After a brief, pointless detour to New Jersey, I found myself back in Williamsburg on Saturday afternoon at the Brooklyn Vegan/Converse free day party at Public Assembly. Sadly, we were too late for the free food (see above), but we did manage to snag some kind of spiked iced tea cocktail during No Joy's forgettable set.
They were followed on the mainstage by NOLA'S always-entertaining Big Freedia, who first bowled me over during NXNE in Toronto this past June. The self-proclaimed "Queen Diva" somehow managed to be raunchy, abusive and genteel, in that uniquely Southern way. "New York is like my second home," she told us. "You people are all crazy! Now, who wants to be a volunteer?" she asked before getting a 1/2 dozen audience members to join her onstage and shake their money makers to "Azz Everywhere."
From there, we wandered down to The Woods on S. 4th Street, where FMLY and Impose Magazine hosted a showcase of tripped out, psych-rock from all over the country. We saw Emily Reo, Blissed Out and the amazing Philip Seymour Hoffman (pictured) who created tribal, trancelike vibes barefoot on a carpet in front of the stage, like a band of Qawaali singers. No relation to the Oscar-winning actor.
I managed to see Mississippi's FLIGHT twice Saturday night: first at the Capeshok showcase at Bruar Falls, then later on at sister bar Cakeshop on the LES. (They apparently played a third show later on that night back across the river at Don Pedro's.) Really fun, straight-ahead garage: evidence of indie life below the Mason Dixon line.
Also at Cake Shop were fellow Mississippians Dead Gaze, who played catchy, tunes full of distortion and electronics, with singing by Jimmy Cajolejas. (I especially liked "Stay, Don't Stay," punctuated by a hypnotic pulse on Jimmy's Kaoss Pad.) Then, just when I was about to bail on Georgia's tone deaf Barerracudas, I was saved by the arrival of free pizza. Sucker, I am.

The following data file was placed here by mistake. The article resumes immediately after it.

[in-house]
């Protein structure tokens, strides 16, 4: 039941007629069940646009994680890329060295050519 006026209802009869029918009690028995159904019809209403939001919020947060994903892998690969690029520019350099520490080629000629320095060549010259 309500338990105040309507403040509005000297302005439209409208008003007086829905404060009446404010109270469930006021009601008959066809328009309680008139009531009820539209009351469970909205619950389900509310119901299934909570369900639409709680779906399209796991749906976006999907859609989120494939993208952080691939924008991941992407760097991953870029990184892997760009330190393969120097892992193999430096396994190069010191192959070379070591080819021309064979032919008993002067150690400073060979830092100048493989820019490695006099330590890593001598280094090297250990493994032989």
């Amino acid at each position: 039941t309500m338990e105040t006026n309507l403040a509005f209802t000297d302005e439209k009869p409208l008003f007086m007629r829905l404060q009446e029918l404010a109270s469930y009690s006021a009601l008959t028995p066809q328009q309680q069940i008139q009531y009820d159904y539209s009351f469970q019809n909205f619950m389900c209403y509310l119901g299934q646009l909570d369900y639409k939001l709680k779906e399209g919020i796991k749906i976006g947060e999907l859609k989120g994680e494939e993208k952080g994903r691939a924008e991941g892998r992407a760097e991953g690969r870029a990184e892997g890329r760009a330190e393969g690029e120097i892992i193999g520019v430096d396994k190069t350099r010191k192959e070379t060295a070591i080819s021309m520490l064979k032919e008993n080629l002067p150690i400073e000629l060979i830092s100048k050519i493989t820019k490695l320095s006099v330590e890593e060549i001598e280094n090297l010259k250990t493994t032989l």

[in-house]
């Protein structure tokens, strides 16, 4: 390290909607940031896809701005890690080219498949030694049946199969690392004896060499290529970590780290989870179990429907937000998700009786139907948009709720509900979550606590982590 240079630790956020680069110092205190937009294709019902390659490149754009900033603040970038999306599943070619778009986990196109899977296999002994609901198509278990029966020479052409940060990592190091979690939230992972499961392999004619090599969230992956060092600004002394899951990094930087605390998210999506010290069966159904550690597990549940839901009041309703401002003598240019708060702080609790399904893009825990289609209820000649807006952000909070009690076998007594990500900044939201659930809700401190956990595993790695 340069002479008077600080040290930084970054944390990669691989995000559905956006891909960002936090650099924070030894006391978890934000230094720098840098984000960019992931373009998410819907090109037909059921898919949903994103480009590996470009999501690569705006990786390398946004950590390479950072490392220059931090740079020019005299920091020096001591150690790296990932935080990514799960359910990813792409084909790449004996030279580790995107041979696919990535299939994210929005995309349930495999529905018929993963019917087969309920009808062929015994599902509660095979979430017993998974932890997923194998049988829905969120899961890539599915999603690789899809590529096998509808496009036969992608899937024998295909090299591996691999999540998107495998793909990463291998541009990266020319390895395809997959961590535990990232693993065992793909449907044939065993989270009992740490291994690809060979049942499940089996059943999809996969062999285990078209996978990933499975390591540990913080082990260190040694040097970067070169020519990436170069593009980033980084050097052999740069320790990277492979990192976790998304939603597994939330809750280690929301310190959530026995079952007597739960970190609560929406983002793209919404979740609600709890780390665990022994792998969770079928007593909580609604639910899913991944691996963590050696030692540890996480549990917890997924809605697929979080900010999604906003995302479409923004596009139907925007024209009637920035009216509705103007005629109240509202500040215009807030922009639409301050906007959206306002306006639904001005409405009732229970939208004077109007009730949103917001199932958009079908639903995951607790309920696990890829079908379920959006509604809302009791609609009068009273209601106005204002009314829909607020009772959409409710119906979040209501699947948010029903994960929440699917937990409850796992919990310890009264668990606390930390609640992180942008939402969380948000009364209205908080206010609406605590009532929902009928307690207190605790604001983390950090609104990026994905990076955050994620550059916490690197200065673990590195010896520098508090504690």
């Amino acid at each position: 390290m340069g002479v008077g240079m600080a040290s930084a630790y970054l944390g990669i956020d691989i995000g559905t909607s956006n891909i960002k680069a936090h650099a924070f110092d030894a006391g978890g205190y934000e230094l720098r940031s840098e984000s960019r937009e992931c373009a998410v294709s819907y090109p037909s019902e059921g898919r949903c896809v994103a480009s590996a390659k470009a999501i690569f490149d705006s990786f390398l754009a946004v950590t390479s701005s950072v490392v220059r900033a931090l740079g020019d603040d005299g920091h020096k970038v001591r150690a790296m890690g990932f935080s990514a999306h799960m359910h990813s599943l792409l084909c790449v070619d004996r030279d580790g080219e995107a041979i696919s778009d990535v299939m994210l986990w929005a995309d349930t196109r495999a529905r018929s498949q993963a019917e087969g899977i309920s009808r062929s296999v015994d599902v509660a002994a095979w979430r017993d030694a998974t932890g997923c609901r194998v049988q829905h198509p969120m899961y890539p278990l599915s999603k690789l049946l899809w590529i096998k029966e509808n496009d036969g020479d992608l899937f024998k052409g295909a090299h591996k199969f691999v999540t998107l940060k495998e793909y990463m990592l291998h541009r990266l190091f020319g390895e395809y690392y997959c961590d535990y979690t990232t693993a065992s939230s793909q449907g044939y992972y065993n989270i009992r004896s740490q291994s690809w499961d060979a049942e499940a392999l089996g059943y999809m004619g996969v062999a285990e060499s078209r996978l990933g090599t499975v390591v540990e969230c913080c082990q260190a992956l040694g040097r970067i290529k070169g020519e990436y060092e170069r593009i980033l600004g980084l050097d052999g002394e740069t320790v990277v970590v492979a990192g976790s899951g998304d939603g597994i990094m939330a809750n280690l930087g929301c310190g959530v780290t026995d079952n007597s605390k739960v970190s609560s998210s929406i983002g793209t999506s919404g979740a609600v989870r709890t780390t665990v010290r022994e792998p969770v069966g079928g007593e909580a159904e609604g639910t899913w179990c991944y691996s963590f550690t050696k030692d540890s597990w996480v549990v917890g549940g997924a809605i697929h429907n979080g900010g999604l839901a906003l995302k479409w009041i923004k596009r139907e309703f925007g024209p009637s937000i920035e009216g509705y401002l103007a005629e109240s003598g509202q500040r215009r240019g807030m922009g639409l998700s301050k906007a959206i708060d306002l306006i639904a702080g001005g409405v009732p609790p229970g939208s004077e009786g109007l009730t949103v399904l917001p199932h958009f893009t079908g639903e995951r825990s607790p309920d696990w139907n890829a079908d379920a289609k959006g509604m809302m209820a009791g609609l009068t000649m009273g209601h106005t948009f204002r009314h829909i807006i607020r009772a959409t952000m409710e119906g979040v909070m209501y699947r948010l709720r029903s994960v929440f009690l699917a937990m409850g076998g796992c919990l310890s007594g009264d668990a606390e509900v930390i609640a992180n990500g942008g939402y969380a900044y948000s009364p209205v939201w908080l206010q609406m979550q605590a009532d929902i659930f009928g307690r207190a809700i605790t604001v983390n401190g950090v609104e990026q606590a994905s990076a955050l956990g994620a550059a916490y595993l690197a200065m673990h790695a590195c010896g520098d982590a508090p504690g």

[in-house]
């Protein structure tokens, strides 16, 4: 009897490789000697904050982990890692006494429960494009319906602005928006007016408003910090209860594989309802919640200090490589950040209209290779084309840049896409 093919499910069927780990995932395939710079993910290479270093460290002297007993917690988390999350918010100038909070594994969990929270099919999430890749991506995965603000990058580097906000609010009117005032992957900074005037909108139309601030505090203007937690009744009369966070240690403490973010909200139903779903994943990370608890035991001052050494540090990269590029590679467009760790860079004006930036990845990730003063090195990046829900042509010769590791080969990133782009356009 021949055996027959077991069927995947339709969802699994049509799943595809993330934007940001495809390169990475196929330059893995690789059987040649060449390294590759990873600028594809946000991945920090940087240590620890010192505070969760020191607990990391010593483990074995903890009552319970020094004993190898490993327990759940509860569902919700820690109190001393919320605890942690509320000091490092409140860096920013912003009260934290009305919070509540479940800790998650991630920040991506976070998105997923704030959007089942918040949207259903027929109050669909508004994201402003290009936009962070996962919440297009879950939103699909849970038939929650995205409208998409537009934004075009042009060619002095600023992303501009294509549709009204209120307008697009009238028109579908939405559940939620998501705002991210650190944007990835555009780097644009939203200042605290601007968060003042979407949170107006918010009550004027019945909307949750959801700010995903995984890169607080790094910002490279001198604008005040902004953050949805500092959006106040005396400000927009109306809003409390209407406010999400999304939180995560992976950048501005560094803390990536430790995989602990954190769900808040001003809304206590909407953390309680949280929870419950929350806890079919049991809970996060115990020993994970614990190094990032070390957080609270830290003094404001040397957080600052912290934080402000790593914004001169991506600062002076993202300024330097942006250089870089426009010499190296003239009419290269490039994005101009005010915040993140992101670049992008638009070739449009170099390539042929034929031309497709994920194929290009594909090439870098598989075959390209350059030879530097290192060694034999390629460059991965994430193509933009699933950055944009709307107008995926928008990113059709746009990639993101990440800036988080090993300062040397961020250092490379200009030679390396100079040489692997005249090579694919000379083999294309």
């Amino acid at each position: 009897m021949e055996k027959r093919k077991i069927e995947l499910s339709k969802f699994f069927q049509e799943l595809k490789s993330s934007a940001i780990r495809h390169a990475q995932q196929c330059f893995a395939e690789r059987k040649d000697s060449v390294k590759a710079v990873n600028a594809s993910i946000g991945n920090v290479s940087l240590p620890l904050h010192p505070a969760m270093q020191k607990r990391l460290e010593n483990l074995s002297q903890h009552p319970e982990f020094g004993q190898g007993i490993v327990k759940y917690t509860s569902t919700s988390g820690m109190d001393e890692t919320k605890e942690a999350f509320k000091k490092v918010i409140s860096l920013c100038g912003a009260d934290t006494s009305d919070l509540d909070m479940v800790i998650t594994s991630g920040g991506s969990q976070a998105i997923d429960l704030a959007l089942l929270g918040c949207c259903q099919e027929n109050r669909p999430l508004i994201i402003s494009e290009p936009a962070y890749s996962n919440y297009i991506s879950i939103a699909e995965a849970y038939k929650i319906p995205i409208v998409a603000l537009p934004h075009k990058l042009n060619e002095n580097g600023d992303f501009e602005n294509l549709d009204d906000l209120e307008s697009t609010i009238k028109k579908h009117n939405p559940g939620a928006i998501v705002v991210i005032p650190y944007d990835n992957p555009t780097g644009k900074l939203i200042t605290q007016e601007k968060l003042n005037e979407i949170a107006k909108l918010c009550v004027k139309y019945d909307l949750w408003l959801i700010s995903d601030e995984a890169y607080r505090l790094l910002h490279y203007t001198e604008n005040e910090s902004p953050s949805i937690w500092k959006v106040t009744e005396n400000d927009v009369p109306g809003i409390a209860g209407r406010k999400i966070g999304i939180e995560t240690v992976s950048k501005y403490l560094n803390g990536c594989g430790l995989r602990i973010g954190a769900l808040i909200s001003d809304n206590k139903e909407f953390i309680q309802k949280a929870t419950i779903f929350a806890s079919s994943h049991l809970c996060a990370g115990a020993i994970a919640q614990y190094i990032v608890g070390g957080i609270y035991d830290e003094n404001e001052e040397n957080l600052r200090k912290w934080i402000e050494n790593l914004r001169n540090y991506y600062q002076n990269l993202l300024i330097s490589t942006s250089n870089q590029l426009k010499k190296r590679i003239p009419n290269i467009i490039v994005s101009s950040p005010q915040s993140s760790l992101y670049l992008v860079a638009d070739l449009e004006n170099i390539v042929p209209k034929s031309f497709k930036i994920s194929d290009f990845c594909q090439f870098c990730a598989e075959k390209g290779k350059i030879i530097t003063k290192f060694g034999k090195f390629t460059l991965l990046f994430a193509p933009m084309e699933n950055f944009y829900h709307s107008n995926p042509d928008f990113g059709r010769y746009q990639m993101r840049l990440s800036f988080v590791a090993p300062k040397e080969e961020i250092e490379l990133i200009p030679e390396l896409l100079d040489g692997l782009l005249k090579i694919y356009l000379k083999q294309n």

At one point, I hopped over to Piano's to catch violist Anni Rossi, who runs her instrument through a pickup and multiple effects pedals while strumming it like a bass uke (or, if you will, Buke) creating a warm, electric vibe. No indication where she learned to play, but if she came from the classical world, it was completely impossible to tell.
Elsewhere in the vicinity were personal faves Alcoholic Faith Mission and Miracles of Modern Science, both of whom became casualties to the overrunning of the LES with the weekend Bridge and Tunnel set. After futile, ill-advised attempts to get into the Neon Indian show at Bowery and the Windish showcase at Santos, we finally piled ourselves in a cab and passed out on our way back to Brooklyn.
As with NXNE, SXSW and other indie smorgasbords, CMJ 2010 was less about the individual bands than the collective energy generated by having so much live music pouring out of so many places, from established venues to private lofts. For bands, its a chance to get noticed; for the rest of us, its a window of discovery, an opportunity to embrace our perhaps-fading independent spirit. And remember what made us fall in love with music in the first place.
See you next year.
More pics on Flickr.